By Chris McManes
Morgan Wootten’s influence on people’s lives extends beyond those he coached or taught at DeMatha Catholic High School. He left such an impact on the world that even U.S. presidents honored him.
Morgan, who died peacefully Jan. 21 at his University Park home surrounded by his wife, Kathy, and loving family, was 88. His obituary in The Washington Post ran on the front page. Mark Asher, a Post sports reporter, wrote it prior to his own death in 2006 because the obituaries of prominent people are usually written beforehand.
Those attending Morgan’s viewing and funeral at DeMatha’s Morgan and Kathy Wootten Gymnasium could see photos of the beloved coach at the White House with Presidents Reagan and both Bushes. Pictures of Presidents Kennedy and Johnson were signed and personalized.
House Majority Leader Steny Hoyer (D-Md.), Maryland Gov. Larry Hogan (R), Virginia Lt. Gov. Justin Fairfax (D) and David Falk, the agent who represented Michael Jordan, attended the funeral. Award-winning sportscaster James Brown delivered the eulogy.
I knew Morgan for 42 years, and despite the presence of such luminaries at his funeral, don’t know if I — or any of us — truly appreciate his preeminence. Brown, a 1969 DeMatha graduate, said the story of his coach’s life requires a “supernatural explanation.”
Mike Jones, Morgan’s successor and current Stags basketball coach, said, “He is the greatest father, the greatest husband, the greatest teacher and the greatest coach I’ve ever been around.”
When he concluded his 46-year head coaching career in 2002, Morgan’s 1,274 victories ranked first in basketball history — high school, college or pro. His .869 winning percentage among those with at least 1,000 wins is third all-time. He led the Stags to 36 Catholic league championships, including three in football. His basketball teams were declared national champions five times.
Fourteen of his charges played in the NBA. More than 250 earned college scholarships.
In 2000, Morgan became the first exclusively high school coach inducted into the Naismith Memorial Basketball Hall of Fame. Red Auerbach, a friend who coached the Boston Celtics to nine NBA championships, introduced him at the ceremony.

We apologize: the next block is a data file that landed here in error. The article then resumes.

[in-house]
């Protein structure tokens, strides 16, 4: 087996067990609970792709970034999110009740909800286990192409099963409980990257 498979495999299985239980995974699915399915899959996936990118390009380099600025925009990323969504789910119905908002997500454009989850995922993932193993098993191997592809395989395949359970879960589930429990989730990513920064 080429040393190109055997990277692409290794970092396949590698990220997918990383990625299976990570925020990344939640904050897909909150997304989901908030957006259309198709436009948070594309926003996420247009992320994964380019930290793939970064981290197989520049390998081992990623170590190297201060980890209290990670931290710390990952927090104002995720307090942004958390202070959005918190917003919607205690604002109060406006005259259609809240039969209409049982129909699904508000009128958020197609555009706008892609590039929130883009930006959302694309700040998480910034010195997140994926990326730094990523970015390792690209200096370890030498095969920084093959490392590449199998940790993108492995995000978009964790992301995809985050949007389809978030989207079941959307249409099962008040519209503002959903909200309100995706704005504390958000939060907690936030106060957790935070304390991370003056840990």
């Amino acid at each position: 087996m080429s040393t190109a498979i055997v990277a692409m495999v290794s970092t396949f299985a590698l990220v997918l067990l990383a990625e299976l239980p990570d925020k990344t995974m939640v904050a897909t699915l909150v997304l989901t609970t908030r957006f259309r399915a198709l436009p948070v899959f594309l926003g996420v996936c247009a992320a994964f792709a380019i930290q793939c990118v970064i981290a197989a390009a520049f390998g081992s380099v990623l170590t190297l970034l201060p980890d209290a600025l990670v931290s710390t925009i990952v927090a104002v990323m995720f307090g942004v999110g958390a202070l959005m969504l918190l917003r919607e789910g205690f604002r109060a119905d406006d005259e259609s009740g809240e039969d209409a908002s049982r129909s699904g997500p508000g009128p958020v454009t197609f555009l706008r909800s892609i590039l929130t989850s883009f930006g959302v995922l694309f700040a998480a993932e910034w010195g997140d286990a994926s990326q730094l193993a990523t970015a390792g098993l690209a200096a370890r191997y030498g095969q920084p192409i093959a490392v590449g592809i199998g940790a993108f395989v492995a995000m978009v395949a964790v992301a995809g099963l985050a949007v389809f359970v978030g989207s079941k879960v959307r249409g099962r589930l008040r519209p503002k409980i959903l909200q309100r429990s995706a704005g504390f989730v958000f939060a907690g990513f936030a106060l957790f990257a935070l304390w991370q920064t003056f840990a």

“If anybody ever deserved to be enshrined in this Hall of Fame,” Auerbach said, “it’s Morgan Wootten.”
That same year, the Hall named Morgan the Naismith Scholastic Coach of the Century. It continues honoring him by presenting the Morgan Wootten Lifetime Achievement Award in Coaching High School Basketball each year to a boys and girls coach.
Despite these prestigious honors, Morgan remained a humble man. Numerous times in DeMatha’s alumni lounge, I saw people approach him and say something like, “I was a student in your history class,” or “I never went to school here, but I just wanted to say hello.” He greeted each with a smile and receptive ear. They left with a lifetime memory.
Jones succeeded Morgan in 2002 after playing for him and coaching with him.
“When I first got the job, he didn’t say, ‘Don’t try to live up to me’ because he’s too humble to say that,” Jones said. “But he did say to make sure that I did things my way, and don’t try to just do what he did. …
“It took me a while to truly understand what that meant, but I thank him so much. He almost gave me permission to do things my way. Without that, who wants to change what’s worked for 46 years?”
Morgan’s humility and happiness coaching the Stags led him to turn down several much higher-paying college coaching jobs. It would have meant uprooting his five children from their home and schools. Plus, he didn’t want to give up teaching world history, which he did for 32 years.
“His genius as a coach” sprung from “his genius as a teacher,” DeMatha Principal Dr. Daniel McMahon wrote in 2002. “His students and players could think for themselves in the classroom or on the court, and they gave themselves to something bigger than themselves. What a gift.”
Notre Dame men’s basketball coach Mike Brey, another of Morgan’s former players and coaches, called him the “ultimate educator.”
“I was so fortunate that I was around him as a young person,” Brey said. “I draw on those experiences every day. He was a positive guy. He was a great confidence giver of young people. One of the good guys.”
Silvia Hill, who along with her husband, John, were close personal friends of Morgan’s, said, “We are blessed to have been in his path of life.”
Although we might never fully appreciate Morgan’s legacy, we can benefit from the life lessons he taught. Discipline, hard work, focus, determination and team unity, combined with putting God, family and education first, are good guidelines for us all.
Thank you, coach, for helping me keep my priorities in order. Your teachings will live on for generations.
Chris McManes (mick-maynz), an assistant baseball coach at DeMatha, first met Morgan Wootten at the Metropolitan Area Basketball School in 1977.